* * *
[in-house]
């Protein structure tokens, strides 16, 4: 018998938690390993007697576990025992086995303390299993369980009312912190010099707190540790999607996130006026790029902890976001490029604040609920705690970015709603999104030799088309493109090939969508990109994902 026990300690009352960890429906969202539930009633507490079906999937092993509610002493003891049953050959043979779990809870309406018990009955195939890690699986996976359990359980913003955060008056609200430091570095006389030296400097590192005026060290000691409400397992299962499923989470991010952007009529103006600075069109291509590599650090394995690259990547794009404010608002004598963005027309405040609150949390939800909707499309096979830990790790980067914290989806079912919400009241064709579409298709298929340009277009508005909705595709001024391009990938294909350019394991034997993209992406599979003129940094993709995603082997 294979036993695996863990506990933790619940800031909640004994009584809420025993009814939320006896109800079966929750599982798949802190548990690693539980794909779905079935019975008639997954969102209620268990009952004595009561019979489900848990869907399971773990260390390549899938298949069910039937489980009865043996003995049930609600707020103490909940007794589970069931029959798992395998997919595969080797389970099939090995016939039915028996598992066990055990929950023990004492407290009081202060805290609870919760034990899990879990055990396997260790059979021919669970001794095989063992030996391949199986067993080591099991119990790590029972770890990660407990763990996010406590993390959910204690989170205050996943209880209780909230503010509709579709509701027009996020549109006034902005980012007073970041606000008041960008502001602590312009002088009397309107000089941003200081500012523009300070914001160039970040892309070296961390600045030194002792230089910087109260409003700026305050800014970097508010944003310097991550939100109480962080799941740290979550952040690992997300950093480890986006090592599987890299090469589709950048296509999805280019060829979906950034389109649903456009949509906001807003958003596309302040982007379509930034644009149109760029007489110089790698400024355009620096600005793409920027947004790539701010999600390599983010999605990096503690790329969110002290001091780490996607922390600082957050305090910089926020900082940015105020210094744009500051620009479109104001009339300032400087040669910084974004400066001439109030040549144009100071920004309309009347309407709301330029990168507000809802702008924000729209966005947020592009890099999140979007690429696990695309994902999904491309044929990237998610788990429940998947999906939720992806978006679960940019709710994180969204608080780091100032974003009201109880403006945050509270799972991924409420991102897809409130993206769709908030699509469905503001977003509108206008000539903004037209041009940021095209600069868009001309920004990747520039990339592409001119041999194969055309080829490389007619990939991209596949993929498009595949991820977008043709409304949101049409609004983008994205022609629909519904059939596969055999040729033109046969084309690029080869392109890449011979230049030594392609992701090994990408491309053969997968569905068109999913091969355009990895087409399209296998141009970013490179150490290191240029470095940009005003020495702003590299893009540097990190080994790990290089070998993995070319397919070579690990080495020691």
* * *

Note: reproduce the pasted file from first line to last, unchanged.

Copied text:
[in-house]
């Protein structure tokens, strides 16, 4: 018998938690390993007697576990025992086995303390299993369980009312912190010099707190540790999607996130006026790029902890976001490029604040609920705690970015709603999104030799088309493109090939969508990109994902 026990300690009352960890429906969202539930009633507490079906999937092993509610002493003891049953050959043979779990809870309406018990009955195939890690699986996976359990359980913003955060008056609200430091570095006389030296400097590192005026060290000691409400397992299962499923989470991010952007009529103006600075069109291509590599650090394995690259990547794009404010608002004598963005027309405040609150949390939800909707499309096979830990790790980067914290989806079912919400009241064709579409298709298929340009277009508005909705595709001024391009990938294909350019394991034997993209992406599979003129940094993709995603082997 294979036993695996863990506990933790619940800031909640004994009584809420025993009814939320006896109800079966929750599982798949802190548990690693539980794909779905079935019975008639997954969102209620268990009952004595009561019979489900848990869907399971773990260390390549899938298949069910039937489980009865043996003995049930609600707020103490909940007794589970069931029959798992395998997919595969080797389970099939090995016939039915028996598992066990055990929950023990004492407290009081202060805290609870919760034990899990879990055990396997260790059979021919669970001794095989063992030996391949199986067993080591099991119990790590029972770890990660407990763990996010406590993390959910204690989170205050996943209880209780909230503010509709579709509701027009996020549109006034902005980012007073970041606000008041960008502001602590312009002088009397309107000089941003200081500012523009300070914001160039970040892309070296961390600045030194002792230089910087109260409003700026305050800014970097508010944003310097991550939100109480962080799941740290979550952040690992997300950093480890986006090592599987890299090469589709950048296509999805280019060829979906950034389109649903456009949509906001807003958003596309302040982007379509930034644009149109760029007489110089790698400024355009620096600005793409920027947004790539701010999600390599983010999605990096503690790329969110002290001091780490996607922390600082957050305090910089926020900082940015105020210094744009500051620009479109104001009339300032400087040669910084974004400066001439109030040549144009100071920004309309009347309407709301330029990168507000809802702008924000729209966005947020592009890099999140979007690429696990695309994902999904491309044929990237998610788990429940998947999906939720992806978006679960940019709710994180969204608080780091100032974003009201109880403006945050509270799972991924409420991102897809409130993206769709908030699509469905503001977003509108206008000539903004037209041009940021095209600069868009001309920004990747520039990339592409001119041999194969055309080829490389007619990939991209596949993929498009595949991820977008043709409304949101049409609004983008994205022609629909519904059939596969055999040729033109046969084309690029080869392109890449011979230049030594392609992701090994990408491309053969997968569905068109999913091969355009990895087409399209296998141009970013490179150490290191240029470095940009005003020495702003590299893009540097990190080994790990290089070998993995070319397919070579690990080495020691």